Relationship between antibiotic- and disinfectant-resistance profiles in bacteria harvested from tap water

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Chlorination is commonly used to control levels of bacteria in drinking water; however, viable bacteria may remain due to chlorine resistance. What may be concerning is that surviving bacteria, due to co-selection factors, may also have increased resistance to common antibiotics. This would pose a public health risk as it could link resistant bacteria in the natural environment to human population. Here, we investigated the relationship between chlorine- and antibiotic-resistances by harvesting 148 surviving bacteria from chlorinated drinking-water systems and compared their susceptibilities against chlorine disinfectants and antibiotics. Twenty-two genera were isolated, including members of Paenibacillus, Burkholderia, Escherichia, Sphingomonas and Dermacoccus species. Weak (but significant) correlations were found between chlorine-tolerance and minimum inhibitory concentrations against the antibiotics tetracycline, sulfamethoxazole and amoxicillin, but not against ciprofloxacin; this suggest that chlorine-tolerant bacteria are more likely to also be antibiotic resistant. Further, antibiotic-resistant bacteria survived longer than antibiotic-sensitive organisms when exposed to free chlorine in a contact-time assay; however, there were little differences in susceptibility when exposed to monochloramine. Irrespective of antibiotic-resistance, spore-forming bacteria had higher tolerance against disinfection compounds. The presence of chlorine-resistant bacteria surviving in drinking-water systems may also carry additional risk of antibiotic resistance.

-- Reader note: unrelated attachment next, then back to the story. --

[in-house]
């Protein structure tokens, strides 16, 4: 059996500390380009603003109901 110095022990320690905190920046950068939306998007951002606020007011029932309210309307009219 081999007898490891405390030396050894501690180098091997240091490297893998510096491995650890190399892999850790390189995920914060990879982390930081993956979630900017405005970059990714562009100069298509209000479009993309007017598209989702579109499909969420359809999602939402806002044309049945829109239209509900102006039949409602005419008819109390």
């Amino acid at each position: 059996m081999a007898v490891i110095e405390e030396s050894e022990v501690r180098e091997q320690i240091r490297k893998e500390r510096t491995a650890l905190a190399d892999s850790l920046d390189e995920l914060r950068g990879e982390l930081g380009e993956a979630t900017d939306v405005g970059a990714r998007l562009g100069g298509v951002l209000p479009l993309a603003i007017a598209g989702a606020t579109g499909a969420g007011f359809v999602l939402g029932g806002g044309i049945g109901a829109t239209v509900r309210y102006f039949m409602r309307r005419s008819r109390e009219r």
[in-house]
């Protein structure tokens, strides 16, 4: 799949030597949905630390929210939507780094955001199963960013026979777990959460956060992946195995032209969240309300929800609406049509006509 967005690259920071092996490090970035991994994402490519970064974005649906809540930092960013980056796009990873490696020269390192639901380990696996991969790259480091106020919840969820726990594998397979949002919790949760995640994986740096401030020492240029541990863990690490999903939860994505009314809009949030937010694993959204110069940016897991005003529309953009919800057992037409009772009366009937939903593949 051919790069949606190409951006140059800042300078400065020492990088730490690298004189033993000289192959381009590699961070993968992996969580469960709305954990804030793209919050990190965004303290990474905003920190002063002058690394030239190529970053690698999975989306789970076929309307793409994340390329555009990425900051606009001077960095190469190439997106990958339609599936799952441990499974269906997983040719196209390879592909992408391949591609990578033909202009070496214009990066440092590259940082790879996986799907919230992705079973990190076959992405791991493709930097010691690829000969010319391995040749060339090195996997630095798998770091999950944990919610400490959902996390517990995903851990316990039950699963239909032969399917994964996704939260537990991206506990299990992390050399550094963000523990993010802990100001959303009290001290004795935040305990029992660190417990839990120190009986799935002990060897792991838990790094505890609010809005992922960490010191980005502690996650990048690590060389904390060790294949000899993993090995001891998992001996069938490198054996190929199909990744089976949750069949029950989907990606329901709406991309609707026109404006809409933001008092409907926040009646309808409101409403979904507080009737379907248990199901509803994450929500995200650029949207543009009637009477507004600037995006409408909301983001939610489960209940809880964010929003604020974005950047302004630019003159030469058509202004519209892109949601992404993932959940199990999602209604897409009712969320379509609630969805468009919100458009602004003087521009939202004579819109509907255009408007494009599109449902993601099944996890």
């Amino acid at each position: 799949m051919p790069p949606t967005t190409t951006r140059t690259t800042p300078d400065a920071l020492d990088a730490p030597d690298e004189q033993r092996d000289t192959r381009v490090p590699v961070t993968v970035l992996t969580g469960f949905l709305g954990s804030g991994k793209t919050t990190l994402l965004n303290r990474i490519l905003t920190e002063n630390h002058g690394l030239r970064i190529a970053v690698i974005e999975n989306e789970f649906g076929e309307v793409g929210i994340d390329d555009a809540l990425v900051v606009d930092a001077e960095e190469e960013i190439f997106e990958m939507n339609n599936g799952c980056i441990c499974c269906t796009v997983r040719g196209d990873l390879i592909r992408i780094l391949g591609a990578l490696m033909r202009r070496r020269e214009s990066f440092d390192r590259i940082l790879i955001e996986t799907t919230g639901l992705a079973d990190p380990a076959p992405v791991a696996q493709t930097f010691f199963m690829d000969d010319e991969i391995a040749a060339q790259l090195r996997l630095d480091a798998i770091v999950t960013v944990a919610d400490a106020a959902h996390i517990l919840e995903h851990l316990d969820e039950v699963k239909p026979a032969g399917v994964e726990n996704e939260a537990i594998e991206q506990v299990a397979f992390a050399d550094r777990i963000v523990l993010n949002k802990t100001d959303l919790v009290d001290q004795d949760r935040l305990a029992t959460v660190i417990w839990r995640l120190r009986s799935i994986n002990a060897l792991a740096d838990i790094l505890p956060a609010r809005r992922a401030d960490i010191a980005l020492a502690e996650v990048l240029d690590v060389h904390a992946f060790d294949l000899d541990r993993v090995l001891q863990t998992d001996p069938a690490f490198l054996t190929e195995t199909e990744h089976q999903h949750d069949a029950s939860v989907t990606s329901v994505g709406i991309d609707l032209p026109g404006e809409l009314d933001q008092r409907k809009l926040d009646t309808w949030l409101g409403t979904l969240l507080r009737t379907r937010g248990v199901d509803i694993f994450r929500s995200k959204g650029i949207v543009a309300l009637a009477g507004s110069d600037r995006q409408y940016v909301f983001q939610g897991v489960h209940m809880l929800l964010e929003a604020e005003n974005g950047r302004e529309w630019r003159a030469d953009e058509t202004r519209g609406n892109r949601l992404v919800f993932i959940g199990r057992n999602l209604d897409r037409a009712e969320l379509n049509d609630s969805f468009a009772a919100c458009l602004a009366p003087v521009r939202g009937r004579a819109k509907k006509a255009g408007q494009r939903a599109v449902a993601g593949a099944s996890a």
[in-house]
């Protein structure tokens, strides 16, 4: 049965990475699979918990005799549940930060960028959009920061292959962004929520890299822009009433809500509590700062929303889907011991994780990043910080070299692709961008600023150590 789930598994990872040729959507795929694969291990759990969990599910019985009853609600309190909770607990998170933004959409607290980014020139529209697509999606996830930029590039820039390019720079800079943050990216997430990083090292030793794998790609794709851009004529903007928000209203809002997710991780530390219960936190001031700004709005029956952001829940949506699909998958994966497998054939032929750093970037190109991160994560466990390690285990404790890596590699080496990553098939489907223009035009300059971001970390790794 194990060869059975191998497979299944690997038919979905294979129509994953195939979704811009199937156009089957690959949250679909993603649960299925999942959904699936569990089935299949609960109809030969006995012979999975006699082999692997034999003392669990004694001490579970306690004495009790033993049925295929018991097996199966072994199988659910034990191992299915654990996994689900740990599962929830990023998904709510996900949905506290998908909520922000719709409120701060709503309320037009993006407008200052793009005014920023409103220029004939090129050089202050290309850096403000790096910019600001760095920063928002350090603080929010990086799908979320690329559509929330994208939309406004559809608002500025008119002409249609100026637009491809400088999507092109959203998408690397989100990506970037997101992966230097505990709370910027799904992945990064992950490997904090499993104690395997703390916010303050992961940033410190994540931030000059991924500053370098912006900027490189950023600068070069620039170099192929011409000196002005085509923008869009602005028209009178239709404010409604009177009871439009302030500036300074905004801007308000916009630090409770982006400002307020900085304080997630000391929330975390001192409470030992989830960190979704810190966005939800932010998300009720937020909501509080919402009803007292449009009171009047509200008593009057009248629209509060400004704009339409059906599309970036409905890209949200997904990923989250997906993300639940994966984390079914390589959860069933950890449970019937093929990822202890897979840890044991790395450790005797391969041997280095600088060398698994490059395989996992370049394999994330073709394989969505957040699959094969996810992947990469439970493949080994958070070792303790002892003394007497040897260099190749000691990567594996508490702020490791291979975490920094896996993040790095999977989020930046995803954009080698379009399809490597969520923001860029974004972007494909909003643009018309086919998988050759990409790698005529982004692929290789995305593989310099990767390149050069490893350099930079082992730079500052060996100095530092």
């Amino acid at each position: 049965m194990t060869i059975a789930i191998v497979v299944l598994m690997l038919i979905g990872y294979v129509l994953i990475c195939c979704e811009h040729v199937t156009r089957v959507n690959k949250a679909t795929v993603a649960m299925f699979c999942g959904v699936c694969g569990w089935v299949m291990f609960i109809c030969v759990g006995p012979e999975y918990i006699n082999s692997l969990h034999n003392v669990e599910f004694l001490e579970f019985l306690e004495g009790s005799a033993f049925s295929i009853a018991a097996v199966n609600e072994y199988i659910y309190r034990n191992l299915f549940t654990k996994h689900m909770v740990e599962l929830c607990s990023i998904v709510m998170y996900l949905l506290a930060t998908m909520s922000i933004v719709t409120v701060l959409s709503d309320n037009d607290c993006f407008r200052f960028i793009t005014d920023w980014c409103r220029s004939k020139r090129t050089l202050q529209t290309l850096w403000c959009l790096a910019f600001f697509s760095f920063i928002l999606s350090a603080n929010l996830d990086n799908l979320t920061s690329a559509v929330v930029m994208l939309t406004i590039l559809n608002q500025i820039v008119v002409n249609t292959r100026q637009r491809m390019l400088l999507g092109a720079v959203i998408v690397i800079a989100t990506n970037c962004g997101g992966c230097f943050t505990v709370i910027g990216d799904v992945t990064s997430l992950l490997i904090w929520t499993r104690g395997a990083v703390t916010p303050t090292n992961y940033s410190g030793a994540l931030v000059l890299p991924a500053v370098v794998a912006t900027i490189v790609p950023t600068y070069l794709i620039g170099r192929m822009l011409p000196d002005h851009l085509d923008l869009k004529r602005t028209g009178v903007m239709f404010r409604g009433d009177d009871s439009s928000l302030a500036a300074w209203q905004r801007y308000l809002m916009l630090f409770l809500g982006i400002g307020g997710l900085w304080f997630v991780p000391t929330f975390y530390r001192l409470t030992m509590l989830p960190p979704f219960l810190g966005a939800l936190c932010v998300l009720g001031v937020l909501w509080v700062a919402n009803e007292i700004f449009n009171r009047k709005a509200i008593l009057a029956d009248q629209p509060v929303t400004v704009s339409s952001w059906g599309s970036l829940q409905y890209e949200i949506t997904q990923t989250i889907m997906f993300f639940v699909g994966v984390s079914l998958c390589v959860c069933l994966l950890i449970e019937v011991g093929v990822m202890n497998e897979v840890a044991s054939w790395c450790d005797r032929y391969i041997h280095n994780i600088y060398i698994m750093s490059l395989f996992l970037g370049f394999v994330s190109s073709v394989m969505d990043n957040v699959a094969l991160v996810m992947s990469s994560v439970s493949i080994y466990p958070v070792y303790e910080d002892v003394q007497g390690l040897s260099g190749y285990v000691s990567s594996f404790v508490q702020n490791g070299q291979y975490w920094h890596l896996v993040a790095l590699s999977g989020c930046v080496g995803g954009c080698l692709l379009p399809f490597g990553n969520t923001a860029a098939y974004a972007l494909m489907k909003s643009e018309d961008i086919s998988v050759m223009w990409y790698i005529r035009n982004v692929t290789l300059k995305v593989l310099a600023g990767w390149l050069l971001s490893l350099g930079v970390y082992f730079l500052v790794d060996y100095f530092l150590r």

Original languageEnglish
Pages (from-to)132-141
Number of pages10
Early online date8 Mar 2016
Publication statusPublished - 1 Jun 2016


  • antimicrobial resistance
  • disinfection
  • susceptibility
  • drinking water
  • drinking water safety


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